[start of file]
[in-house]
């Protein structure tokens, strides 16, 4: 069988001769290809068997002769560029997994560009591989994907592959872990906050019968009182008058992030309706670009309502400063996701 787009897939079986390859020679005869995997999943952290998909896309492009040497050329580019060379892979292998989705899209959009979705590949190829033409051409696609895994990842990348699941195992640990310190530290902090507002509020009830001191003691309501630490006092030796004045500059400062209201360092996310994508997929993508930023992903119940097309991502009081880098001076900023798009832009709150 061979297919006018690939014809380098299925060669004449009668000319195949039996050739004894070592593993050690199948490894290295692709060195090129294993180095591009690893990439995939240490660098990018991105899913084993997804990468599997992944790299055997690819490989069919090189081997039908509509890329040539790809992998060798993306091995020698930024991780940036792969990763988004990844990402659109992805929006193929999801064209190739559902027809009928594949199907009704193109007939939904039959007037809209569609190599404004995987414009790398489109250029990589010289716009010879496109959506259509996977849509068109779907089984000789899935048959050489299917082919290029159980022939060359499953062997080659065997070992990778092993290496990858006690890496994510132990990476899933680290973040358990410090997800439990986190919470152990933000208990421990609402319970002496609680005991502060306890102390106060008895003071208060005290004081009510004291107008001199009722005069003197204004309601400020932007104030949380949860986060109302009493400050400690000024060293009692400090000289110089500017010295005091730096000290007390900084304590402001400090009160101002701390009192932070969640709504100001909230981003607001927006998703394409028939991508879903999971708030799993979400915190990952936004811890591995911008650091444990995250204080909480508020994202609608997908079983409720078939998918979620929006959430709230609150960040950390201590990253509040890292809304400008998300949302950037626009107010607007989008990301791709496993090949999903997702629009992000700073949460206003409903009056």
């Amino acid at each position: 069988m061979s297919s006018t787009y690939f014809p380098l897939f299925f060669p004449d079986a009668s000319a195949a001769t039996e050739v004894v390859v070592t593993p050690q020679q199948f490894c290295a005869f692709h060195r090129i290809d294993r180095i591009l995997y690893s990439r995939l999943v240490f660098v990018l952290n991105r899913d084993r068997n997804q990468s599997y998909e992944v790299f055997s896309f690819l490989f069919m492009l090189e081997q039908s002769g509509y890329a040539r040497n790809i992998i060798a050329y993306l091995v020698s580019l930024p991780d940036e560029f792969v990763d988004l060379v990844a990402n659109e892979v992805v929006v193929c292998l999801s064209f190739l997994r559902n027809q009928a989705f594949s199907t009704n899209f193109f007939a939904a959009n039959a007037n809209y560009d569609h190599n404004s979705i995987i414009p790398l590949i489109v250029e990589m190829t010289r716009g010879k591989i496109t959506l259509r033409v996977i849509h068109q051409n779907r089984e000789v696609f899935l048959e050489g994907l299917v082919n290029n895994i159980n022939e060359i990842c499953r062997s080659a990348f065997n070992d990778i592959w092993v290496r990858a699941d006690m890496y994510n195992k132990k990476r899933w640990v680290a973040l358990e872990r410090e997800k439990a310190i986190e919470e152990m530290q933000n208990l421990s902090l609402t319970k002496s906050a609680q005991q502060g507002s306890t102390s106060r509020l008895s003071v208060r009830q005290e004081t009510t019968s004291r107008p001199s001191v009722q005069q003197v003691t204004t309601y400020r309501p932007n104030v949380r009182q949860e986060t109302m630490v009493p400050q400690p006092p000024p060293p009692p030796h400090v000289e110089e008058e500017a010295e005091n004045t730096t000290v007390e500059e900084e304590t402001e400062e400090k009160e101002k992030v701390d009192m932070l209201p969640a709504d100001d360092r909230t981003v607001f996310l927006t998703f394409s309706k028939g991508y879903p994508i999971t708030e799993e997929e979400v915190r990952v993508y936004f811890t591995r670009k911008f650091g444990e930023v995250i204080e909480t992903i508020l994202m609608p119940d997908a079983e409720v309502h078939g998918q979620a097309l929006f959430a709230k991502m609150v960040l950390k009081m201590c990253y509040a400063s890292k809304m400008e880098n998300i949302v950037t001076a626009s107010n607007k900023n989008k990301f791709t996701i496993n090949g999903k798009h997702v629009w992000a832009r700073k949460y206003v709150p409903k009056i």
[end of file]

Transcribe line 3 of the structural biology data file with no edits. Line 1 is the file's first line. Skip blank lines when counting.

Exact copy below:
């Amino acid at each position: 069988m061979s297919s006018t787009y690939f014809p380098l897939f299925f060669p004449d079986a009668s000319a195949a001769t039996e050739v004894v390859v070592t593993p050690q020679q199948f490894c290295a005869f692709h060195r090129i290809d294993r180095i591009l995997y690893s990439r995939l999943v240490f660098v990018l952290n991105r899913d084993r068997n997804q990468s599997y998909e992944v790299f055997s896309f690819l490989f069919m492009l090189e081997q039908s002769g509509y890329a040539r040497n790809i992998i060798a050329y993306l091995v020698s580019l930024p991780d940036e560029f792969v990763d988004l060379v990844a990402n659109e892979v992805v929006v193929c292998l999801s064209f190739l997994r559902n027809q009928a989705f594949s199907t009704n899209f193109f007939a939904a959009n039959a007037n809209y560009d569609h190599n404004s979705i995987i414009p790398l590949i489109v250029e990589m190829t010289r716009g010879k591989i496109t959506l259509r033409v996977i849509h068109q051409n779907r089984e000789v696609f899935l048959e050489g994907l299917v082919n290029n895994i159980n022939e060359i990842c499953r062997s080659a990348f065997n070992d990778i592959w092993v290496r990858a699941d006690m890496y994510n195992k132990k990476r899933w640990v680290a973040l358990e872990r410090e997800k439990a310190i986190e919470e152990m530290q933000n208990l421990s902090l609402t319970k002496s906050a609680q005991q502060g507002s306890t102390s106060r509020l008895s003071v208060r009830q005290e004081t009510t019968s004291r107008p001199s001191v009722q005069q003197v003691t204004t309601y400020r309501p932007n104030v949380r009182q949860e986060t109302m630490v009493p400050q400690p006092p000024p060293p009692p030796h400090v000289e110089e008058e500017a010295e005091n004045t730096t000290v007390e500059e900084e304590t402001e400062e400090k009160e101002k992030v701390d009192m932070l209201p969640a709504d100001d360092r909230t981003v607001f996310l927006t998703f394409s309706k028939g991508y879903p994508i999971t708030e799993e997929e979400v915190r990952v993508y936004f811890t591995r670009k911008f650091g444990e930023v995250i204080e909480t992903i508020l994202m609608p119940d997908a079983e409720v309502h078939g998918q979620a097309l929006f959430a709230k991502m609150v960040l950390k009081m201590c990253y509040a400063s890292k809304m400008e880098n998300i949302v950037t001076a626009s107010n607007k900023n989008k990301f791709t996701i496993n090949g999903k798009h997702v629009w992000a832009r700073k949460y206003v709150p409903k009056i």